- The Beldenville Troll, Open Eye Figure Theatre - a tour de force (and mostly wordless) performance by Neal Skoy with such detailed design and direction by Joel Sass that I thought Beldenville was a real place.
- Flowers for the Room, Yellow Tree Theatre - an emotional and inventive new musical about a woman in a coma and those she left behind, written by YTT's talented in-house playwright Jessica Lind Peterson with music by one of my favorite local songwriters Blake Thomas.
- Floyd's, Guthrie Theater - Lynn Nottage's sequel to her Pulitzer Prize-winning play Sweat (coming to the Guthrie this summer) was lighter and funnier, but still took a serious look at the effects of incarceration.
- The Hobbit, Children's Theater Company - I first read The Hobbit when I was 12 years old, and this new five-actor adaptation filled me with the same wonder and delight as reading it for the first time.
- The Hollow, Trademark Theater - billed a "a concept album, performed live on stage, combined with movement," the combination of original music by Jenna Wyse and Joey Ford, and movement choreographed and performed by the Michaels Kings (Emily and Tyler) was hauntingly beautiful and unique.
- Hot Asian Doctor Husband, Theater Mu - a hilarious laugh out loud comedy that also thoughtfully and poignantly explores race, identity, and community? Yes please!
- How It's Gon' Be, Underdog Theatre - up-and-coming #TCTheater actor JuCoby Johnson wrote what I called "a funny, sweet, poignant coming of age tale with characters that feel real and modern, beautifully brought to life by a terrific cast."
- Immaculate Heart, Freshwater Theatre - a thoughtful, sensitive, and very real exploration of the complicated issues surrounding faith and sexuality.
- Into the Darkness, Collective Unconscious - my first experience with this company, and I was moved and delighted by their retelling of fairy tales using original music and puppetry.
- My Beautiful Infinity, Chameleon Theatre Circle - discovered through their annual new play festival, this trippy sciencey play was right up my alley, and well executed by the team.
- The Pathetic Life and Remarkable Afterlife of Elmer McCurdy, the Worst Robber in the West, nimbus theatre - nimbus is known for their original devised work, and this wacky Old West sort of true comedy was one of their best (and definitely their funniest).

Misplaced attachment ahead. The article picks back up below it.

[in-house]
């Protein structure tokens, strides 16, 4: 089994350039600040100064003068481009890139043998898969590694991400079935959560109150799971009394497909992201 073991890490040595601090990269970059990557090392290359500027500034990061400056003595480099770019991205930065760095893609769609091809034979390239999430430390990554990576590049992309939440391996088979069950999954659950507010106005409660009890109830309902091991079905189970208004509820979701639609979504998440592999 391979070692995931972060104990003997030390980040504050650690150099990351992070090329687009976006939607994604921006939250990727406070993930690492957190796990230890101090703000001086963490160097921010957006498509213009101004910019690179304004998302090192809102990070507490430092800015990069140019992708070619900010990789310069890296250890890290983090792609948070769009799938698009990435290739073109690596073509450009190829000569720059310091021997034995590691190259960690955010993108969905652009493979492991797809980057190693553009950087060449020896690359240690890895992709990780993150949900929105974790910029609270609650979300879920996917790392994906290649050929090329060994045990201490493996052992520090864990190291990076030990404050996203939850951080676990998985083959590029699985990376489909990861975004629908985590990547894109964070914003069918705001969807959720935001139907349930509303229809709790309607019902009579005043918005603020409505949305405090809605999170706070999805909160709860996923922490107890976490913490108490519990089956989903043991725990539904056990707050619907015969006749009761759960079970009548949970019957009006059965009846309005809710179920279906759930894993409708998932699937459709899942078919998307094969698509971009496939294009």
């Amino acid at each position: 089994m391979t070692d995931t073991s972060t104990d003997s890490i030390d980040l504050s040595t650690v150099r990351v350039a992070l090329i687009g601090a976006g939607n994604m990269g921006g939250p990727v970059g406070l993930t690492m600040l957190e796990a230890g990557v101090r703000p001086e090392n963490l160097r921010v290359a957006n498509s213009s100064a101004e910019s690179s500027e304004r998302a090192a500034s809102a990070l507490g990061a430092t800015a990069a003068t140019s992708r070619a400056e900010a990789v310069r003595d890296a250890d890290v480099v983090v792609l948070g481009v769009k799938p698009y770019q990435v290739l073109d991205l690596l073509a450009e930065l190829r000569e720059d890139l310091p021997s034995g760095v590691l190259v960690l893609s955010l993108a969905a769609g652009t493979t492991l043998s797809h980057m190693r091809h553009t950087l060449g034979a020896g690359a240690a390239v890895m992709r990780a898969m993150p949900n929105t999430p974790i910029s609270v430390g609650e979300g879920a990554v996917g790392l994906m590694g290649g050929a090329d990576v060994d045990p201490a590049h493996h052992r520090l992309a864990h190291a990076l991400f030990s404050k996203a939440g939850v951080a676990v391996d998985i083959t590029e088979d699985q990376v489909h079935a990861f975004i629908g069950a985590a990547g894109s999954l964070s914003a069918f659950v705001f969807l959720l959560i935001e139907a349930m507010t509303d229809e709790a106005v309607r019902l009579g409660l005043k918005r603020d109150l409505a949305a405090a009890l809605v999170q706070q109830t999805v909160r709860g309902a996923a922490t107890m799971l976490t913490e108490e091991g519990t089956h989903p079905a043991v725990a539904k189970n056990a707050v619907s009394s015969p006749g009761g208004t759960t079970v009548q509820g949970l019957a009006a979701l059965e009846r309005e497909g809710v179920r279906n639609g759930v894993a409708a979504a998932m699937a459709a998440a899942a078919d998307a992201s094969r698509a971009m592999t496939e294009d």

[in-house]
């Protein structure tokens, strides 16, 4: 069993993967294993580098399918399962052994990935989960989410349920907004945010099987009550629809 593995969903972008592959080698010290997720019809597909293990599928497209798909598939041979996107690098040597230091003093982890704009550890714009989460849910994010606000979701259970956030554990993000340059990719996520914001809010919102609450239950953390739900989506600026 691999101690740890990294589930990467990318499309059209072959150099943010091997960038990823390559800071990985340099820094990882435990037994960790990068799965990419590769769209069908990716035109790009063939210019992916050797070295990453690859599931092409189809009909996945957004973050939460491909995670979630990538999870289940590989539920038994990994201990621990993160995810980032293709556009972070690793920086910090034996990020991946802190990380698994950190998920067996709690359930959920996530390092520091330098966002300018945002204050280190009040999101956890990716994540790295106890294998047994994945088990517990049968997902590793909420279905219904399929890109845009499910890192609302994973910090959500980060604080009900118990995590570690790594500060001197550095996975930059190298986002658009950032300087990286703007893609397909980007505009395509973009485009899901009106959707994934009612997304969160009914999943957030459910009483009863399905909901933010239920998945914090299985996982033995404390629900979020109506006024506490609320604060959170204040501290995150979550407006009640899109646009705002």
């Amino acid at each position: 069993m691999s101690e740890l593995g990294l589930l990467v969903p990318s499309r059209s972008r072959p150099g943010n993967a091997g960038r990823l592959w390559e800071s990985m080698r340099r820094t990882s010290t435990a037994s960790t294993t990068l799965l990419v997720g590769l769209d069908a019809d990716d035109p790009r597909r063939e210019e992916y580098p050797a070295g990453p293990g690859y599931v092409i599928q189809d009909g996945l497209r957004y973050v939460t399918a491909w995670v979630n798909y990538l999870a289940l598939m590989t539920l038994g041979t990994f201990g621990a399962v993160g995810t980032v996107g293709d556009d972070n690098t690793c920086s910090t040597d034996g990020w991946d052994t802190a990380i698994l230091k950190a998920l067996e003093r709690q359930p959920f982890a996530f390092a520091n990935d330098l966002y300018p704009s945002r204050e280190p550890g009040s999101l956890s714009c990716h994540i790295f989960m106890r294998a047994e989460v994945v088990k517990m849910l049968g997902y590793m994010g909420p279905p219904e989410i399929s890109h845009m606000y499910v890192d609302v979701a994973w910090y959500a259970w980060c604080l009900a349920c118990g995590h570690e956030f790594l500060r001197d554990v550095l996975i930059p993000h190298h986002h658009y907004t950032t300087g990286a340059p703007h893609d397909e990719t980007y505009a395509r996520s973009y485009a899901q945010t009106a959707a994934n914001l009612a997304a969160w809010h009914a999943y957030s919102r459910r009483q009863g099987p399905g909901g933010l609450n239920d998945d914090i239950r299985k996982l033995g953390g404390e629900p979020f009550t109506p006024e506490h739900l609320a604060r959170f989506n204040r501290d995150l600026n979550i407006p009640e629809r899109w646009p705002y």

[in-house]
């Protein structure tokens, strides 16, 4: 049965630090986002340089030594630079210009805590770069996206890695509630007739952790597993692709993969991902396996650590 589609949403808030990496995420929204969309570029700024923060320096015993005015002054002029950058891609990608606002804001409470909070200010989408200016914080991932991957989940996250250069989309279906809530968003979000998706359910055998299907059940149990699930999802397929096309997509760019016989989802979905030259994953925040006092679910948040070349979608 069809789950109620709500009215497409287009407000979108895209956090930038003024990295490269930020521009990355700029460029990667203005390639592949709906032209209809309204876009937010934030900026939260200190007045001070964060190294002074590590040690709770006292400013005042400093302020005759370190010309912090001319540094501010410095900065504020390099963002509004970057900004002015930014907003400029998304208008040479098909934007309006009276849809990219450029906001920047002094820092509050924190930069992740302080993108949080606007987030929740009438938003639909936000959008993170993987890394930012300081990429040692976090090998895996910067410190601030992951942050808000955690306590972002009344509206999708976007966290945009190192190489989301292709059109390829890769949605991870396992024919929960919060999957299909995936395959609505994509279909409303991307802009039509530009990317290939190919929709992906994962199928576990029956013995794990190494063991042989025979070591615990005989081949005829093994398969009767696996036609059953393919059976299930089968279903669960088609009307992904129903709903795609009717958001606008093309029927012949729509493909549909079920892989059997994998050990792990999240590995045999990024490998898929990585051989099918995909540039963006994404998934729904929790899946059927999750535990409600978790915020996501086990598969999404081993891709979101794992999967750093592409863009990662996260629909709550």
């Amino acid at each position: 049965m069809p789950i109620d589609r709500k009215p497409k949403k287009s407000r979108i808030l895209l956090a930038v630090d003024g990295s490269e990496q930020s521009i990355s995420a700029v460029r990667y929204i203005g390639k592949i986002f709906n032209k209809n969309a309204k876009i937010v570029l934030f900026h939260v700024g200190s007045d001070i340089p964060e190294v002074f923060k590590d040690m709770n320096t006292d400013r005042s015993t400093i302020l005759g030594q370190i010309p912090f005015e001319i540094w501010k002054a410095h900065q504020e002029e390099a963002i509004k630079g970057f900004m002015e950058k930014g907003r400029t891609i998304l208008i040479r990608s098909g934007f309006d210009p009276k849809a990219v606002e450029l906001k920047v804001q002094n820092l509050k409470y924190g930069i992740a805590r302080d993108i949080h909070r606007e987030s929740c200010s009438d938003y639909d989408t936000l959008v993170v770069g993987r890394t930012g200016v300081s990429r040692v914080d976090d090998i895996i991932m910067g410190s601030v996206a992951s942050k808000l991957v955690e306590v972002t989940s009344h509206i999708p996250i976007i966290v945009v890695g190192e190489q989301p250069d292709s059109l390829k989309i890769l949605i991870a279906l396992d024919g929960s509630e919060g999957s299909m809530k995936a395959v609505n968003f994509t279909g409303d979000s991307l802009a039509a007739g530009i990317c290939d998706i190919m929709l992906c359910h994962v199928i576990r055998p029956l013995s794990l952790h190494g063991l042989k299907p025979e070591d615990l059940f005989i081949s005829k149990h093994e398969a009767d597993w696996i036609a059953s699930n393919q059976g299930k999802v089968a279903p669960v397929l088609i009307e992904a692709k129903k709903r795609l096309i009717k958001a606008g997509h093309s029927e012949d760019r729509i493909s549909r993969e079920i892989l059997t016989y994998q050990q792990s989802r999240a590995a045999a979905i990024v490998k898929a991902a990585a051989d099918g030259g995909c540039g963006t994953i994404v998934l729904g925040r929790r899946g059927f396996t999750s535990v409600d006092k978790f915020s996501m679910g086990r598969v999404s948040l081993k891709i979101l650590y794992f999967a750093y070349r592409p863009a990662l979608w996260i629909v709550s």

- Autonomy, Mixed Blood Theatre - in the most ambitious example of site-specific theater, Mixed Blood took audiences on a literal journey around the River Center exhibit hall, filled with classic cars, in an incredibly timely play about climate change and autonomous vehicles. The logistical feat with multiple scenes happening at the same time, requiring precise timing, was flawlessly executed
- Boston Marriage, Arrow Theater - this new theater company, under the direction of talented young #TCTheater artist Grant Sorenson, brought us a hilarious David Mamet play in an intimate space inside a gorgeous historic home in Minneapolis, where the fading summer light magically gave way to candlelight.
- Crowns, New Dawn Theatre - in an exciting debut of a new theater company helmed by #TCTheater favorite Austene Van, the all African American cast that was a Who's Who of the local music-theater scene nearly brought the roof down in the Summit Avenue church.
- Macbeth, Wayward Theater Company - the experts in site-specific theater produced the Scottish play in various rooms in the James J. Hill House, as if we were in the Macbeth castle itself as all the dirty deeds happened all around us. Eerie and mesmerizing.
- Nature, TigerLion Arts - always and forever my favorite site-specific theater, Nature returned after a one-year hiatus, telling the story of the life, work, and friendship of Henry David Thoreau and Ralph Waldo Emerson set against the backdrop of Nature herself. It doesn't get any better than that.
|photo by Dan Norman|
|photo by Devon Cox|
|photo by Dan Norman|
Whew, that's more amazing theater than one person could even ask for, and that was only in the Twin Cities! I also made my annual pilgrimage to New York City where I saw seven fantastic shows on and off Broadway, including the first Tony-winning Best Musical written and directed by women, Hadestown, a revolutionary revival of Oklahoma, and Fiddler on the Roof in Yiddish like it was always meant to be. I made my second visit to the Great River Shakespeare Festival in Winona for four excellent plays and some great discussions, and saw the heartbreakingly beautiful Minnesota premiere of another Tony-winning Best Musical, Fun Home, at the intrepid Renegade theater in Duluth.
Wishing you all a healthy, happy, and theater-filled 2020!